The larger question is, What can be done to facilitate a healthy environment? This is a complicated question, but if we carefully examine the relatively short environmental protection history of mankind, I believe the blueprint for success involves freedom, prosperity, and ethics.
Just as we need to acknowledge there is no perfect solution to environmental protection, we also need to acknowledge that only if a nation and its businesses (including agriculture) are prosperous can there be hope of environmental protection. Protection of the environment costs money (in some cases, a lot of money), so the necessary capital is critical.
Freedom is Essential
According to Gallup, the United States remains the most-desired nation for potential immigrants. And the American Institute for Economic Research says the reason is, “Put simply, individual freedom.” Freedom, which so many around the globe hunger for and can be easily eroded or lost, is not optional if we want the best chance for a healthy environment.
In the book The Poverty of Nations, the authors’ state, “A free-market society with a combination of private ownership of most land and resources, and public ownership of some designated national and state parks, seems best suited to preservation of resources and wise use of the environment.”
The late Sir Roger Scruton put it this way, “We know that communism has been the cause of far greater ecological disasters than we have witnessed under capitalism.” To be fair, Scruton also acknowledges that unscrupulous and corrupt behavior in free markets has resulted in ecological disasters.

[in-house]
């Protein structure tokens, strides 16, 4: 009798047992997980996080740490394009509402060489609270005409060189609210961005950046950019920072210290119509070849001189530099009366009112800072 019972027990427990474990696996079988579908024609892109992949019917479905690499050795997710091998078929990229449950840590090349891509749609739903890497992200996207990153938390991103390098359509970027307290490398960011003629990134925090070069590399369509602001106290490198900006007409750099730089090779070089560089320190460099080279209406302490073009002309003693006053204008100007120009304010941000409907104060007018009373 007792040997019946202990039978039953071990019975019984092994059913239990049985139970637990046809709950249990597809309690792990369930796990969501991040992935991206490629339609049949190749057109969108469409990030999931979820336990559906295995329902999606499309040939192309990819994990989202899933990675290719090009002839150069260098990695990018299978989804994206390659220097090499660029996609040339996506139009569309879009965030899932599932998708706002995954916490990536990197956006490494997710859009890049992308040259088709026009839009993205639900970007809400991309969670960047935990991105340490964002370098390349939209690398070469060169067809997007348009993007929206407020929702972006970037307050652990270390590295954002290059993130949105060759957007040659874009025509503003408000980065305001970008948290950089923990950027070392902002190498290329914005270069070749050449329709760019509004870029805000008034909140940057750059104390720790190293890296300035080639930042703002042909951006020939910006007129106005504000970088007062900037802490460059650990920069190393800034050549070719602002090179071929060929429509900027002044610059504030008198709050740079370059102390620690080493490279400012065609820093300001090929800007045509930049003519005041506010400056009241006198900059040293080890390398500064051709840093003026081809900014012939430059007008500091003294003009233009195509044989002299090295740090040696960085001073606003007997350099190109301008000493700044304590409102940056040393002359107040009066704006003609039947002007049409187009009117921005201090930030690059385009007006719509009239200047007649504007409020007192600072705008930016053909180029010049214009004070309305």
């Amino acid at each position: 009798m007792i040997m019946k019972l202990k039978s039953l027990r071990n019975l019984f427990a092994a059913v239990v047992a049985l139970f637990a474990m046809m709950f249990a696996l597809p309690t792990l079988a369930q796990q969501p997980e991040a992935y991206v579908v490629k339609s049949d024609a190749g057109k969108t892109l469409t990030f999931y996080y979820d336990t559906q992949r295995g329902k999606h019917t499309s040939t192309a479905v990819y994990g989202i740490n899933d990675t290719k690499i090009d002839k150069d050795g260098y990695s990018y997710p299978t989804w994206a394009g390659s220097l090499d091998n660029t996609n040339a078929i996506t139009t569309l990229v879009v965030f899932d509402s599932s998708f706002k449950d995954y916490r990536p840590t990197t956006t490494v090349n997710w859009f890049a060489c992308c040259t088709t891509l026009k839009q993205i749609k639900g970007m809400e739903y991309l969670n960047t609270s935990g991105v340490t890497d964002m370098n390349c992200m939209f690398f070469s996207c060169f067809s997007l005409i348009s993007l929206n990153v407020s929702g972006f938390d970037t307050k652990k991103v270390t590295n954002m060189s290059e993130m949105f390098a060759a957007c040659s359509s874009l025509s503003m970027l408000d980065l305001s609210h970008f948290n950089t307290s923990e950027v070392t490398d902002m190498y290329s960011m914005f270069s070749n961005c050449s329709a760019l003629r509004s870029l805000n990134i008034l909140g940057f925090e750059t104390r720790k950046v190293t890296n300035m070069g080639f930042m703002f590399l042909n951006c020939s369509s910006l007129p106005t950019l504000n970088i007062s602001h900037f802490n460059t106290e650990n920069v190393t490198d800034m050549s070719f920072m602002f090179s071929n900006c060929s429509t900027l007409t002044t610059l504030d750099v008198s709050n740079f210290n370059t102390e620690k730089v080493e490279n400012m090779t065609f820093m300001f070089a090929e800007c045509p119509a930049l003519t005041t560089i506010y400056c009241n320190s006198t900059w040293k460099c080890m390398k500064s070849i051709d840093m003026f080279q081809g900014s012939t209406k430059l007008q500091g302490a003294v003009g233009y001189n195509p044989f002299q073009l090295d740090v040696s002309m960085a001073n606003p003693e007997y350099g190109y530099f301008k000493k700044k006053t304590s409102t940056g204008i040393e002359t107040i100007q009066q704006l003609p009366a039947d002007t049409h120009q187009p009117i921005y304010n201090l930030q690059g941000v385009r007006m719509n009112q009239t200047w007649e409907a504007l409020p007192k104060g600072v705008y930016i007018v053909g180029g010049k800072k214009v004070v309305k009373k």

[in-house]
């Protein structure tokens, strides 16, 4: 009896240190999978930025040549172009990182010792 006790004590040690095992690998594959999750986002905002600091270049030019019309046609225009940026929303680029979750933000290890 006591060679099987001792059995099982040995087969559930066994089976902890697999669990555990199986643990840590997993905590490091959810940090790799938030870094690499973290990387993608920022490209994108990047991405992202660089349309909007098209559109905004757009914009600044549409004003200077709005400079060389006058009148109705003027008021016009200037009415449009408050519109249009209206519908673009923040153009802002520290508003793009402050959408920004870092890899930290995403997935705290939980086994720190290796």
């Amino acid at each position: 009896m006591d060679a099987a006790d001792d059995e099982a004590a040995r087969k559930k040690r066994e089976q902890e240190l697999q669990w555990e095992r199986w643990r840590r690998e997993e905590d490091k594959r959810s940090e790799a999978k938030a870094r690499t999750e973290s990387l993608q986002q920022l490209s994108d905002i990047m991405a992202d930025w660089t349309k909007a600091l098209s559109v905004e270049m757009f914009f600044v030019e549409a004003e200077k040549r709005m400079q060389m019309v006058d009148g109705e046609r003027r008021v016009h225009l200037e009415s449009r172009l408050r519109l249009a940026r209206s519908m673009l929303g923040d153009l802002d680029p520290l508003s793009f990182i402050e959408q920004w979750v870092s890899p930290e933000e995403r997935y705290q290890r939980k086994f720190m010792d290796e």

More Laws Won’t Help
For freedom to “work,” there is a catch. John Adams, our nation’s second President, stated, “Our Constitution was made only for a moral and religious people. It is wholly inadequate to the government of any other.” Freedom requires an agreed-upon ethic.
Our laws and regulations with respect to environmental protection are of little value if there is not a sense of right, wrong, and overall ethic. There are not enough state and federal regulators to go to every regulated entity and make sure they are in compliance.
Prosperity Provides Better Protections
While acknowledging no system of government is foolproof, prosperity that is best nurtured in a free market allows for greater protections. For example, in 2017, the United Nations reported, “On average, high-income countries treat about 70% of the municipal and industrial wastewater they generate. That ratio drops to 38% in upper middle-income countries and to 28% in lower middle-income countries. In low-income countries, only 8% undergoes treatment of any kind.”
So do the citizens in developing nations lack the desire or ethic to properly manage potentially-dangerous sewage? Of course not – they lack the prosperity, and likely the freedom to become more prosperous, that would allow for proper management of sewage.
The Best Hope for a Healthy Environment
Farmers, manufacturers, private citizens – we all play a role in environmental protection. And while many well-meaning environmentalists strive for a utopian society where there is no pollution, this ignores reality. We always have, and will, generate waste from sewage discharges, to refuse, and chemical waste. The question isn’t about whether we generate waste, it’s about what gives us the best chance to manage this waste.
Freedom, prosperity, and ethics have proven to provide us the best hope for a healthy environment. If we value a clean environment, we must protect our freedoms and value and encourage a government that allows for prosperity. With respect to ethics, it starts at home. Returning to John Adams, “The foundation of national morality must be laid in private families.” And everyone plays a role in this part of the equation.
To view the article in the online 2020 Spring Partners Magazine, click here.